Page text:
Some patients with primary refractory diffuse large B-cell lymphoma (DLBCL) may not benefit from current treatment regimens, according to a study published in Cancer Medicine.

“Although the standard treatment for relapsed DLBCL is high-dose chemotherapy and autologous stem cell transplantation (HDC-ASCT), the efficacy of this approach for primary refractory DLBCL is not well understood,” the researchers wrote.

In this study, 69 consecutive patients with primary refractory DLBCL were categorized as partial responders (partial response to rituximab plus cyclophosphamide, doxorubicin, vincristine, and prednisolone [R-CHOP] or relapse within 6 months of R-CHOP) (n=41) or primary progressors (no response to R-CHOP) (n=28). The researchers used the Kaplan-Meier to develop survival curves, and the log-rank test for comparisons.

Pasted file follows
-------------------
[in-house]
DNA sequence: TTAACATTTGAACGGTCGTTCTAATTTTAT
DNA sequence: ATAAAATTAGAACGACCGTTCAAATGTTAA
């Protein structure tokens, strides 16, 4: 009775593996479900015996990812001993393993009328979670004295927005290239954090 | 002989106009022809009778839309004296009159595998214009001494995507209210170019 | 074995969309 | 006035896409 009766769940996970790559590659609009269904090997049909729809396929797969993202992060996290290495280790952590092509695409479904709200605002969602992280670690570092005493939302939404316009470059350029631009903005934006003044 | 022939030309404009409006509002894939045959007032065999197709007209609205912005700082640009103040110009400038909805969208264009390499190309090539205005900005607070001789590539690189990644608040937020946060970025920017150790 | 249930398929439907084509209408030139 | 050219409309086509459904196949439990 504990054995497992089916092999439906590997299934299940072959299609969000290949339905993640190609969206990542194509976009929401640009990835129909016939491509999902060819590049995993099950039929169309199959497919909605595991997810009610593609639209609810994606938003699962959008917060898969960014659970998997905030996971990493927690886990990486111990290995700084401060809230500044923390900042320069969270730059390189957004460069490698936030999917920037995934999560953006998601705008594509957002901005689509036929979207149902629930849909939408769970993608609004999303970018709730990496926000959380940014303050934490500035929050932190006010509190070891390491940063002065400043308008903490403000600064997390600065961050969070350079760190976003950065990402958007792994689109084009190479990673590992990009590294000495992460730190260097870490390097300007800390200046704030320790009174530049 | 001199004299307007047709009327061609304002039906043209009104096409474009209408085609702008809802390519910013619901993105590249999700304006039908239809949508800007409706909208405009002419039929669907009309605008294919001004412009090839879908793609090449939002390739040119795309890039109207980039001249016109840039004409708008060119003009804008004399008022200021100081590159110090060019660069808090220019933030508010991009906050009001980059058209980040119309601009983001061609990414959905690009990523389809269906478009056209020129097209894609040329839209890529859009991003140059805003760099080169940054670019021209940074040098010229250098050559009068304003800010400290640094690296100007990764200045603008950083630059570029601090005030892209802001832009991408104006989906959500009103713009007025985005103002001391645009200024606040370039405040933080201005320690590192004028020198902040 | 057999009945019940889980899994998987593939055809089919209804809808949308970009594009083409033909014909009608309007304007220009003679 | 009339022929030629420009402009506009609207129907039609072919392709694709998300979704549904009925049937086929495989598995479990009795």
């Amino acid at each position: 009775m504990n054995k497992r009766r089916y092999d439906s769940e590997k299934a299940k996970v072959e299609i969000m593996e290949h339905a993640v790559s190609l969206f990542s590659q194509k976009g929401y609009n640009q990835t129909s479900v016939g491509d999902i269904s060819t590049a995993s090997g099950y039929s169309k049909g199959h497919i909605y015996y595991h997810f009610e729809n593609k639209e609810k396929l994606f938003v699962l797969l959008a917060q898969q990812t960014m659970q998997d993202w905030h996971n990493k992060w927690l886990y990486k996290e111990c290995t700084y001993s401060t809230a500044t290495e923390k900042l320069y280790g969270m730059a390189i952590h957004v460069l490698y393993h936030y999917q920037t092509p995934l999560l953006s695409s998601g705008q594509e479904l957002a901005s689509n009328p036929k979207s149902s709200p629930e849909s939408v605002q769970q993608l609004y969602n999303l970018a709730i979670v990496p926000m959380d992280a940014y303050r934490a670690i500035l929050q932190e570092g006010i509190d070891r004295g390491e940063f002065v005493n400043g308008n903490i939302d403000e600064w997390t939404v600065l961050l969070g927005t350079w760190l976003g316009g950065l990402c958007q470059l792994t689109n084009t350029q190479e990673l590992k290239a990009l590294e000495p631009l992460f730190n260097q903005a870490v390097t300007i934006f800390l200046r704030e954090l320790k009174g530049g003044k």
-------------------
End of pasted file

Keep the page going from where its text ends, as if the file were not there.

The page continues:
Following analysis, the researchers observed that the three-year overall survival (OS) rate was significantly worse in the primary progressors group compared to partial responders’ group (15% vs. 48%, p<0.001). They found that about 23% of patients treated with HDC-ASCT were primary progressors, with only one surviving without relapse. Although double-expressor lymphoma status did not significantly impact OS among all patients (p=0.794), it was identified as an independent poor prognostic factor in HDC-ASCT-treated patients (p=0.002), the researchers noted.

“We identified a subgroup of patients with primary refractory DLBCL who may not benefit from current treatment strategies,” the researchers concluded. They added that “further treatment development is needed to improve the outcomes of these patients.”



Keywords: diffuse large B-cell lymphoma, autologous stem cell transplantation, refractory